27 February 2023

Should institutional caterers offer snack food?


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The long period of social isolation caused by COVID gave rise to new habits (a boom in home-made food and in click & collect and food delivery services). Consumers have become more demanding, they have stopped being willing to accept limitations and pay more attention to prices.

Within this context, snack food options can meet diners’ expectations of convenience thanks to solutions that enhance their daily lives. “Ready to eat” food is a good way to reconcile limitations with aspirations, as it combines better time control for catering services with consumers’ desire for “fast good” in their institutional canteens.

Snack food is no longer restricted to teens who want to eat burgers, pizza or kebabs. Alongside their traditional self-service offerings involving a meal tray featuring a starter, a main course and a dessert, many canteens have come up with alternative models.

Snack food: Readily available at companies

According to GIRA Foodservice, the working world is the sector that has been the most profoundly affected by post-pandemic changes, in respect of both demand (varying on-site presence in the workplace, adaptability of workplaces and workspaces, business travel, new expectations in terms of services, availability, transparency regarding product sources and quality, CSR commitments, etc.) and supply (flexibility, product quality, use of short supply channels, adaptability, expanded mealtimes, etc.).

Staff canteens meet both their primary function of feeding employees as well as a secondary function of supporting them through their workdays by providing services, improving companies’ appeal as employers and more generally contributing to workplace wellness.

Many institutional catering groups have rolled out new concepts:

  • 2022 rollout of “Re-Set! at Elior: according to Frédéric Galliath, CEO of Elior B&I, “Elior has developed new catering solutions that are more flexible in terms of time and space. Elior now offers companies new forms of catering, that meet the latest expectations and organisations of work and that help to improve the experience of employees returning to the office.”
  • Development of Toqla at Sodexo, the first catering solution for hybrid working: Toqla is a comprehensive catering service, designed for hybrid working, which adapts to the needs of employees working both on site and remotely. The idea is a simple one: on days when employees are in the office, they can dine using one of the concepts offered by the company (self-service, sandwich bar, smart fridge, delivery service, etc.), for which they receive a “company catering” grant. And on days when they are working from home, under agreements defined by the company, they receive restaurant vouchers, credited to their Toqla cards. This double grant system is completely transparent to the staff, who are able to reap the benefits of an integrated solution via a payment card and a single app. And their buying power is 100% optimised.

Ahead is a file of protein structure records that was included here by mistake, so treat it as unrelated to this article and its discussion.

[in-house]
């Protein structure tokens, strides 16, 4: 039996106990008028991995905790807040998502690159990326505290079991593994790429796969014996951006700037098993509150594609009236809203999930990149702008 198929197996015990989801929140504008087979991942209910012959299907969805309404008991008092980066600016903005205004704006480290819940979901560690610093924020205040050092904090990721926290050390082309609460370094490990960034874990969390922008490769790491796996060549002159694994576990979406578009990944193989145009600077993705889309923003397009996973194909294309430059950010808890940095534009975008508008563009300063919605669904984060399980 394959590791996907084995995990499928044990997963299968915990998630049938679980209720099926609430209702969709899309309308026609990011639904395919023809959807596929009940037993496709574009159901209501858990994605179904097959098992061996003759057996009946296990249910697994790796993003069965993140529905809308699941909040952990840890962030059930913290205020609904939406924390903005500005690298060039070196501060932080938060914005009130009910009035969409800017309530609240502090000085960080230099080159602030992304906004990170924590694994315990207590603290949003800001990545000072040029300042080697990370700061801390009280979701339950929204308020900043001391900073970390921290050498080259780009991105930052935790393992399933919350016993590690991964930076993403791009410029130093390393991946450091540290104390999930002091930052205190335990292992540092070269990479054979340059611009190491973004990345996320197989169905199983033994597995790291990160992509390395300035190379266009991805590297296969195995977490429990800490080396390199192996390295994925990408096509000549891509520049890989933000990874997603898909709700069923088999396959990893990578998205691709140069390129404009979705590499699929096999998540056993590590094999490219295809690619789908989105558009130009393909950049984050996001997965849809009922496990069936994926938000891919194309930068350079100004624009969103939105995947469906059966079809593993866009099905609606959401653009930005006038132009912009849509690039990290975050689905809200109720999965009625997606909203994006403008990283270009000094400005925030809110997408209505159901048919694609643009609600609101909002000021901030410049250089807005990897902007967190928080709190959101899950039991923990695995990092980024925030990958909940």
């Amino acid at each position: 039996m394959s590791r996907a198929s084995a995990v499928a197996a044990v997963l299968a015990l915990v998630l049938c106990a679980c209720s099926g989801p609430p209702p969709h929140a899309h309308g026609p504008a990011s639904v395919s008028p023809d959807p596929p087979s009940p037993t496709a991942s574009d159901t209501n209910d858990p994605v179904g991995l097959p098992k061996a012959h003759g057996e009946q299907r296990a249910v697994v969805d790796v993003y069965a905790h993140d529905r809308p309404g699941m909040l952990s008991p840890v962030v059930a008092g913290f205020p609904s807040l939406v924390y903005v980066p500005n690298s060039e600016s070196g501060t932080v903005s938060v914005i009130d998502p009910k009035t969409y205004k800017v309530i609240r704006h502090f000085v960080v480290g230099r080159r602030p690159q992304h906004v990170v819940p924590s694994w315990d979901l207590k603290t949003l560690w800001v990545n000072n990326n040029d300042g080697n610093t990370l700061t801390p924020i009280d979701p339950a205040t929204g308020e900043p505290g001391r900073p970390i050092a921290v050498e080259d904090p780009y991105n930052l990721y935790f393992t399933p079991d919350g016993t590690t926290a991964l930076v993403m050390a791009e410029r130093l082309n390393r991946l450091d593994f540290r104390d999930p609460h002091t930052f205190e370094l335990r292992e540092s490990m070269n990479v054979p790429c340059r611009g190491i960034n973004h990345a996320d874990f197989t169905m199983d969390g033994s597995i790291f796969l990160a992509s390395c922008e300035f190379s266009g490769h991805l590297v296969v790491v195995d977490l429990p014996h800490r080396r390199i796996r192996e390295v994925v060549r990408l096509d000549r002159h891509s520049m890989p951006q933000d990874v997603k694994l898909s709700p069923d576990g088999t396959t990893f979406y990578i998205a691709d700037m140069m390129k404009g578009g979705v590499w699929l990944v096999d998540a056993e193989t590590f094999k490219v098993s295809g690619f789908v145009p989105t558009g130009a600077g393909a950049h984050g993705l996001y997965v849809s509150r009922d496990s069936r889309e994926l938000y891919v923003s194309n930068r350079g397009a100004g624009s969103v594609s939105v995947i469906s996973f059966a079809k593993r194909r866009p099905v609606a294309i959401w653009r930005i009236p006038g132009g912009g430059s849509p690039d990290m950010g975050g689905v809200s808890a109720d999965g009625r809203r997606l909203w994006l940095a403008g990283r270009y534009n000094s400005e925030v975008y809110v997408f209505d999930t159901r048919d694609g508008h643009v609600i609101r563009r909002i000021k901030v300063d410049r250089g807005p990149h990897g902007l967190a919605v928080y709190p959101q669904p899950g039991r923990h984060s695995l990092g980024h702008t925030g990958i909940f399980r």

On the supply side, themed snack food is energising the market with the development of “fast good”, bagels, concepts inspired by Mexican, Italian, Asian or other cuisine. This creates a varied, alternative supply that is original, tasty and vegetarian-friendly, combining on-site dining, takeaway and delivery options to increase the choice on offer so diners never get tired of the same old thing.

Options revisited for educational institutions

Modernised, expanded and diversified university options with concepts inspired by fast food and aligned with new consumer patterns. University canteens created by regional student services organisations (Crous) now offer self-service corners, electric delivery tricycles, Crous Trucks, vending machines (featuring pizza, etc.) and online ordering.

To keep students from the temptation of junk food, secondary schools and universities have begun offering snack services. Their teams display great imagination in combining taste with a balanced diet. More and more food service locations are opening, offering more varied distribution methods.

A new utopia?

It has become commonplace to see mentions of snacks in invitations to tender. In fact, they account for 10-20% of the activities at certain institutional canteens. According to the latest study published by IRI GIRA Foodservice in March 2018, more than 35% of turnover in the sector comes from major food service groups (McDonald’s, Compass, Sodexo, Elior and Burger King).

France was ranked third of all European food service markets, thanks to its better developed institutional catering sector (representing 31% of all food service sales compared to an average of 20% for all of Europe). While one of the keys to the success of institutional catering is the price point, the other is undoubtedly expertise. In many cases, there are teams dedicated to snack services, but they tend to come from an institutional background. Snacks offer them a singular way to cook that showcases another facet of their talent.


To learn more about trends in snack food in France, download our barometer!

[Ebook] The European snacking barometer


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